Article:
By Molly Howat, Contributing writer
I distinctly remember the first time I attended Mass at the Cathedral of St. John the Baptist in Trujillo, Honduras.
My team and I had just arrived at the orphanage where we were to be working, having just finished Spanish school in Guatemala for three months.
I was anxious to settle into the community and excited to see the church that would be my spiritual home for the next several months.
As we entered through the open door, we gazed at each other with an unmistakable look of shock. Running in between the aisles and flying onto the pews were none other than about 20 chickens! Yes … chickens!
Life and worship in this simple town would hold a steep learning curve for me. The first Mass with the chickens was a complete disaster on my part. I was mesmerized by the clucking poultry. I spent the vast majority of the liturgy looking around for ushers to escort our feathery friends out the closest door.
There were no ushers and, much to my dismay, I seemed to be the only person present who was even slightly bothered by these birds. I wanted to wrest the microphone away from the pulpit and shout, “For the love of Colonel Sanders, how can you people pray in these conditions?”
Fortunately, for the entire congregation, my Spanish was not up to par, and I resisted the temptation. Suffice it to say, the Mass mercifully ended, and I left the church in haste.
When I inquired about the farm-like atmosphere of the cathedral, I was told that they had to keep the church doors open because there was no air conditioning. Thus, keeping out the chickens and other wandering livestock was not high on the priority list.
So why am I drawing a connection between chickens and children? Simply because what I learned from the chickens, you can hopefully learn from children.
As the weeks went by in Honduras, I began to actually forget about the chickens when we attended Mass.
How is it possible to stop noticing a flapping fowl three feet from your face? You choose to focus on something more important.
I suppose at every Mass, I could have just chosen to watch the chickens. They were entertaining to boot. I could have done a complete dissertation on the activity of hens in spiritual locations.
Jesus wins again
At some point, though, Jesus won out. At some point, I decided that I needed to focus on the Lord, no matter what distractions surrounded me. Therefore, I did just that.
When a chicken would make a rather loud noise, I would consciously choose to not look and instead I would try to recall words of Scripture: “Jesus replied, ‘Foxes have dens and birds have nests, but the Son of Man has no place to lay his head’” (Matt 8:20).
Or “In his hand is the life of every living thing, and the breath of all mankind” (Job 12:10).
I would attempt to spiritualize the very distraction that was trying to capture my attention. For the most part, it worked!
The point I’m trying to make is that we need to train ourselves to overcome distractions during prayer, whether it be at Mass or throughout our day. Remember the martyrs being led to their deaths (now there’s a distraction) who would sing hymns of praise and recite Scripture to keep their focus. Let us imitate their discipline, lest we find ourselves one day in greater distraction that even children can be.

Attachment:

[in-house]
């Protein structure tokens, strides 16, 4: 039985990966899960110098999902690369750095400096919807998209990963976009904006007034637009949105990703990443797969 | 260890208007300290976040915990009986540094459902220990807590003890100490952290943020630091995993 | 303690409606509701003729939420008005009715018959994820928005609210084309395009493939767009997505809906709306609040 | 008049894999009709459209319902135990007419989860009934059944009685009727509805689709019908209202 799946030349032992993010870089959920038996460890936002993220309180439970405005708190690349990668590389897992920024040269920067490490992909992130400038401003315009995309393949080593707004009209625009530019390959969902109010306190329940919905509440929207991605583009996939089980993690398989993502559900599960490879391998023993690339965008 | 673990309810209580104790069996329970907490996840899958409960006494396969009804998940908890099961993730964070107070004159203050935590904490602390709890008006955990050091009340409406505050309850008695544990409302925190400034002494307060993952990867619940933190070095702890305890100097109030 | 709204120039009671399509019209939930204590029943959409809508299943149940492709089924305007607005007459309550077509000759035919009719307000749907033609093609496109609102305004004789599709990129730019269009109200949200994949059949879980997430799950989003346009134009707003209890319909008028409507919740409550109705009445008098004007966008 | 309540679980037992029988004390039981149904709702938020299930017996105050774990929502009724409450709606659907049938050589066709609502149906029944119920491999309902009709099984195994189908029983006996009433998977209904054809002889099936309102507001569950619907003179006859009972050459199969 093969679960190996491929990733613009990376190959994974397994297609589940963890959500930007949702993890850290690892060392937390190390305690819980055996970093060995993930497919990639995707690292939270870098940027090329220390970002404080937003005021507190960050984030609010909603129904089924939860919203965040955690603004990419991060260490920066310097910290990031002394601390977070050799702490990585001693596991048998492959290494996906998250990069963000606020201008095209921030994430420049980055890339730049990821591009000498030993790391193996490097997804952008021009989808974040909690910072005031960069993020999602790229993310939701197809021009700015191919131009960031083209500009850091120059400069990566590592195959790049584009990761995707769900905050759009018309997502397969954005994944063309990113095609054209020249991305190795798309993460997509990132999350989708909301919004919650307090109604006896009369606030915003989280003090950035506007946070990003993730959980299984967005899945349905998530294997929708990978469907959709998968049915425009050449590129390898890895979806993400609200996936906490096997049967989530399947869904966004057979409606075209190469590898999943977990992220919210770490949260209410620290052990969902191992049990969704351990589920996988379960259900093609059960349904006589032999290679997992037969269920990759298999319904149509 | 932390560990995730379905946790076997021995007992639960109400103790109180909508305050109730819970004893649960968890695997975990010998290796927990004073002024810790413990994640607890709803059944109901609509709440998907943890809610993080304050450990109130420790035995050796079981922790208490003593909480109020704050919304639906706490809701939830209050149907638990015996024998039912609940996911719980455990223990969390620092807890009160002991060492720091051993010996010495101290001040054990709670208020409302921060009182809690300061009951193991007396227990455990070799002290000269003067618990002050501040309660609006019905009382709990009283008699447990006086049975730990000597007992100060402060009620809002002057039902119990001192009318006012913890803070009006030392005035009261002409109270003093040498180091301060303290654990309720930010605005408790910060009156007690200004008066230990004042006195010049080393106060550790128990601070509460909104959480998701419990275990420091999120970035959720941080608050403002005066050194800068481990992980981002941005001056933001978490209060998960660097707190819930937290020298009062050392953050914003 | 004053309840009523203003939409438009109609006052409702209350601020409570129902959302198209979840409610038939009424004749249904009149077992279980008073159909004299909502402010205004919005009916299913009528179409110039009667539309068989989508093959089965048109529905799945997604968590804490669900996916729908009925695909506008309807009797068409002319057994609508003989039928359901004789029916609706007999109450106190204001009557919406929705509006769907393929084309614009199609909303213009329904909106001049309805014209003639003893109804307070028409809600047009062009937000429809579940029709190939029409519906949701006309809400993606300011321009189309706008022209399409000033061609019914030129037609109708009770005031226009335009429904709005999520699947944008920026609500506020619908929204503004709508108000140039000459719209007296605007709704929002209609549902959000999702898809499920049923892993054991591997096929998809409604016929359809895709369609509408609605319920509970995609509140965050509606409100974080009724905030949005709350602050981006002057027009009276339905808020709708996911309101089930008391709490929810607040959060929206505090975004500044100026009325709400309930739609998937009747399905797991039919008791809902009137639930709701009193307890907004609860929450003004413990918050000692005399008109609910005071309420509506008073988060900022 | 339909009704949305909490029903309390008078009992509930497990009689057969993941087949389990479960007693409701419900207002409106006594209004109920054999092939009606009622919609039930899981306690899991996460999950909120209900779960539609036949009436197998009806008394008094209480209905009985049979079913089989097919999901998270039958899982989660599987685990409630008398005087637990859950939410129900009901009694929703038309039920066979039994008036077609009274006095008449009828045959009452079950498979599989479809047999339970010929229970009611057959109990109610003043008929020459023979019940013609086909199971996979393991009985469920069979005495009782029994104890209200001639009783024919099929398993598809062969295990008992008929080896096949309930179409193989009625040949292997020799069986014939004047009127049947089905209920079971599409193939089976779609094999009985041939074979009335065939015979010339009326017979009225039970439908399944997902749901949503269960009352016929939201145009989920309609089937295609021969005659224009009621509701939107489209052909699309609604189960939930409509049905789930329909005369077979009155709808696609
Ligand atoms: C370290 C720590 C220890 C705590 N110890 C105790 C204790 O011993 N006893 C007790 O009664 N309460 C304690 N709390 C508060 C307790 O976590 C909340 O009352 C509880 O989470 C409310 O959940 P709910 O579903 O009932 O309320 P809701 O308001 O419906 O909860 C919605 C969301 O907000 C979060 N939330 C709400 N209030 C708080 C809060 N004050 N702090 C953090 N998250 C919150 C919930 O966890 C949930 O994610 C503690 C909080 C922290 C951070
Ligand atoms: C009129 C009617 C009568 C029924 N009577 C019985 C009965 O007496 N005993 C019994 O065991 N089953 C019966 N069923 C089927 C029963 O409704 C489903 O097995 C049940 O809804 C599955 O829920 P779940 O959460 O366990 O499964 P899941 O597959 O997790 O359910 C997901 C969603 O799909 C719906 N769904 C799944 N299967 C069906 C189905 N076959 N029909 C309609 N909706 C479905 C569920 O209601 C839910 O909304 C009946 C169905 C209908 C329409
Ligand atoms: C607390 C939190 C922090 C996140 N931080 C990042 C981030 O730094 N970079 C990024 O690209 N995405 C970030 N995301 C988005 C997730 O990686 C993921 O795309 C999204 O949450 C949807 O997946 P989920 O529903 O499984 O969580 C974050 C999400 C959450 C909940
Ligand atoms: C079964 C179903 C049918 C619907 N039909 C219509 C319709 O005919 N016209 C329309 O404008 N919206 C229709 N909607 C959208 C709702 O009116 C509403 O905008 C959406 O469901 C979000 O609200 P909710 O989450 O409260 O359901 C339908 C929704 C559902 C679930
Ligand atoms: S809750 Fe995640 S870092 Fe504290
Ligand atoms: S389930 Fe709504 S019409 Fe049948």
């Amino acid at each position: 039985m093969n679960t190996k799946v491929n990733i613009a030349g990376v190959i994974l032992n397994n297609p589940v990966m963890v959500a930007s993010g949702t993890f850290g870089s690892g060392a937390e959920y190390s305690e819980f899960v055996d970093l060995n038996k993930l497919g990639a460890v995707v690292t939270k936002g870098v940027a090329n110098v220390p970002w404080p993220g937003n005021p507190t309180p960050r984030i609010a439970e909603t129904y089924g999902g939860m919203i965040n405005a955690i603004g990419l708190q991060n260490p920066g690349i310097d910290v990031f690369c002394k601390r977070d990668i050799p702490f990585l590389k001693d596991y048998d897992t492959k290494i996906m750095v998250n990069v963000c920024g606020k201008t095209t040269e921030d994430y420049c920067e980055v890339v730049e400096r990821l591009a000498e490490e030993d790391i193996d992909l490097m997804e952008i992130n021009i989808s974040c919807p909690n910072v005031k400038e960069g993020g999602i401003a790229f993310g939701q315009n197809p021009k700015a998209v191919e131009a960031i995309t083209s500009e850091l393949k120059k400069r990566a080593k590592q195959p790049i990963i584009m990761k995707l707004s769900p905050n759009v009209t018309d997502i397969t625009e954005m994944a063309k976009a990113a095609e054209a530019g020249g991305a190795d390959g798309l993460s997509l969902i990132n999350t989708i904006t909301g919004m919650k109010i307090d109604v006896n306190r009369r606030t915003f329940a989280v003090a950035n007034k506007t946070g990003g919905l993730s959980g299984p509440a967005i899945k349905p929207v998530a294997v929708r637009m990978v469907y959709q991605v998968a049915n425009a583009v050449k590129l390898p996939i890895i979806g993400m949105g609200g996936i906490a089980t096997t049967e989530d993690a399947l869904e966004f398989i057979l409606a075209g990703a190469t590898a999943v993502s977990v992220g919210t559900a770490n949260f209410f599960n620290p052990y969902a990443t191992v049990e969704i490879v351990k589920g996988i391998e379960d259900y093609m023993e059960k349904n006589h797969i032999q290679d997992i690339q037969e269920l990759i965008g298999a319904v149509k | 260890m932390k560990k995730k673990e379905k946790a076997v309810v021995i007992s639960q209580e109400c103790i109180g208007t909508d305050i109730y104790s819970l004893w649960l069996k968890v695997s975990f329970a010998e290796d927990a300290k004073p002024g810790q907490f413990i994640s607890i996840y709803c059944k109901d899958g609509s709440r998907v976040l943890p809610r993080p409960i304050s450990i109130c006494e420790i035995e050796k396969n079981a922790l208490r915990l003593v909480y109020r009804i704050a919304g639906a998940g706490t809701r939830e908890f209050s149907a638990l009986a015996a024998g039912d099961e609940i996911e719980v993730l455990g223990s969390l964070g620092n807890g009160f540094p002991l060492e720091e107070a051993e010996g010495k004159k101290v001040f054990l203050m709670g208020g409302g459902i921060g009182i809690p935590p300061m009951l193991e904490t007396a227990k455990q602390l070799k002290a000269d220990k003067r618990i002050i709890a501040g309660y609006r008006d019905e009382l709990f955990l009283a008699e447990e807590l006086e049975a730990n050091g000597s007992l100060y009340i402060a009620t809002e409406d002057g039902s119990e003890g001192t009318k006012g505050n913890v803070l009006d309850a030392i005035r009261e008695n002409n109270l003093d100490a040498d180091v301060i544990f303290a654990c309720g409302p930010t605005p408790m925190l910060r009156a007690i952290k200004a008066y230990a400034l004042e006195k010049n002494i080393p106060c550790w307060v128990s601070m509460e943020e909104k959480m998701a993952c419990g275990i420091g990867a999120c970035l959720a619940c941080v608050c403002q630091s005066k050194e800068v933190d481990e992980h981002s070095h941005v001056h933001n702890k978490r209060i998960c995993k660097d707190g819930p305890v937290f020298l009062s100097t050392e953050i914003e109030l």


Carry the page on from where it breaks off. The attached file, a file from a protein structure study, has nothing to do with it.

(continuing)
Regarding children, here are some of my honest thoughts:
I think cry rooms can be wonderful tools to give parents a place to calm their children. Nevertheless, I think cry rooms have introduced a bit of a sterile environment to the church community.
At some parishes, people now expect a sort of perpetual adoration chapel-like atmosphere. We can sometimes forget that Mass is a community event.
Recall the Mass throughout the centuries. It was first celebrated in the houses of the Christians. Imagine the possible scenarios there!
If I cannot bring my children to the adoration chapel because they make noise and I cannot bring my children to Mass because they make noise, where am I supposed to be able to let my children encounter the Lord in his flesh?
We all know Jesus said, “Let the children come to me, and do not hinder them; for to such belongs the kingdom of heaven” (Matt 19:14). Do we believe that?
Yes, out-of-control children should be brought to a place where they can calm down. Yes, wailing babies should be brought to a place where they can be consoled. However, concerning the general background noise of kids sometimes being kids, babbling babies, toddlers who occasionally forget to whisper (the struggle is real), a kid who is just having a bad day and starts to cry – let them come before the Lord. I think Jesus is overjoyed at their presence.
I want my children to know that they are deeply loved by him. I want them to grow up knowing deep in their hearts that church is a place to encounter the One who created them and knows the longings and struggles of their hearts.
Children may not understand the exact theological implications of the Mass, but when I whisper to them at the Consecration, “Look! It is Jesus!” they look.
Oftentimes, I think the Lord loves those “looks” even more than the holiest prayer uttered by the most saintly among us. Let us not hinder them; for to such belongs the kingdom of heaven.
Molly Howat and her husband Cory are parishioners of St. Clement of Rome Parish in Metairie. They have four children.